Researchers at the University of Geneva have recently developed a new defense mechanism that works by bridging machine learning with cryptography. The new system, outlined in a paper pre-published on arXiv, is based on Kerckhoffs' second cryptographic principle, which states that both defense and classification algorithms are known, but the key is not.
In recent decades, machine learning algorithms, particularly deep neural networks (DNNs), have achieved remarkable results in performing a vast array of tasks. Nonetheless, these algorithms are exposed to substantial security threats, particularly adversarial attacks, limiting their implementation on trust-sensitive tasks.
"Despite the remarkable progress achieved by deep networks, they are known to be vulnerable to adversarial attacks," Olga Taran, one of the researchers who carried out the study, told TechXplore. "Adversarial attacks aim at designing such a perturbation to original samples that, in general, is imperceptible for humans, but it is able to trick the DNN output."
Most existing defense measures can be easily bypassed by the increasingly advanced attack strategies. This is mainly because these defense methods are mostly based on machine learning and processing principles, with no cryptographic component, so they are designed to either detect-reject or filter out adversarial perturbations. As most attack algorithms can easily be adapted to trick the security measures of the DNN under attack, currently, there is no defense mechanism that consistently copes well with adversarial attacks.
"The fundamental issue with the proposed countermeasures consists in the assumption that the defender and attacker possess the same amount of information or even share the same or similar training datasets," Slava Voloshynovskiy, one of the researchers who carried out the study told TechXplore. "In such a scenario, the defender has no information advantage over the attacker. This essentially differs from the classical security approaches developed in the cryptographic community."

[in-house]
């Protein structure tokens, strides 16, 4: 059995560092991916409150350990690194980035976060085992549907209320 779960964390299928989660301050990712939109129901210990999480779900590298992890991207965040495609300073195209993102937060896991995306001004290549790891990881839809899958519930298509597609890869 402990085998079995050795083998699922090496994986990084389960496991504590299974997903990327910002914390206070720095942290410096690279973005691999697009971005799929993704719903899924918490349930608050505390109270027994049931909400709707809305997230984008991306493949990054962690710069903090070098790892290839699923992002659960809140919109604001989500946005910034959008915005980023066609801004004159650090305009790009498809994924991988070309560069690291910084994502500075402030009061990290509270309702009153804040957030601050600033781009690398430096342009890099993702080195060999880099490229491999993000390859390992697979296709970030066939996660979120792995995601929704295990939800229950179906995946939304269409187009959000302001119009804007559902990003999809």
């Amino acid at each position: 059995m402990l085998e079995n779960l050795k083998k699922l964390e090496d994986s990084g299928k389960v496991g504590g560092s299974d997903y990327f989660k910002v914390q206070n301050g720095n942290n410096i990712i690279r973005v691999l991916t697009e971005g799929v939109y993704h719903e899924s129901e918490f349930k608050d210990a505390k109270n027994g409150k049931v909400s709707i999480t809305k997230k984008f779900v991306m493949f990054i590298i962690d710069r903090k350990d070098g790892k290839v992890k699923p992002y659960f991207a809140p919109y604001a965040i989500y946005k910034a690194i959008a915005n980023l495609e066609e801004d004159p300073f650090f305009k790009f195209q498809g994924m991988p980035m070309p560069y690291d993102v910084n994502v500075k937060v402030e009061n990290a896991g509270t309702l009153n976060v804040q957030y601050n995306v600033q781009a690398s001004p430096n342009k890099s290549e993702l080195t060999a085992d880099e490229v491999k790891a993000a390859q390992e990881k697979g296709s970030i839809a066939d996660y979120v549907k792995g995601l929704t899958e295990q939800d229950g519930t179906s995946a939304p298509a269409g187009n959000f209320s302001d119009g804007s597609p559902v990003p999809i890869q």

Voloshynovskiy and his colleagues hence decided to devise a new approach that bridges machine learning and cryptography, hoping that it would be more effective in defending DNN algorithms from adversarial attacks. The technique they devised is based on Kerckhoffs' cryptographic principle, which states that the key to access a system is supposed to remain unknown.
"We introduced a randomization mechanism to the classifier structure which is parameterized by a secret key," Taran said. "Naturally, such a key is not available to the attacker. This creates an information advantage of the defender over the attacker. Moreover, this key cannot be learned from the training dataset. The randomization mechanism is a pre-processing block that might be implemented in various ways including random permutation, sampling and embedding."
The researchers evaluated their system and its ability to respond to two of the most renowned state-of-the-art attacks, the fast gradient sign method (FGSM) and the attacks proposed by N. Carlini and D. Wagner (CW), in black box and grey box scenarios. Their results were very promising, with their defense mechanism effectively counteracting both.
"Once properly solved, the usage of DNN might gain more trust in real applications. We believe that our work is just a first step toward the solution of this problem," Voloshynovskiy said. "We would also like to attract more specialists from the domain of cryptography to dialog with the machine learning community."
The defense mechanism developed by the researchers could be applied to several existing DNN classifiers. Future tests on more complex datasets or using a broader range of advanced adversarial attacks will help to further determine its effectiveness.
"We now plan to extend our work to more general randomization principles and test it on the real large-size images," Voloshynovskiy said.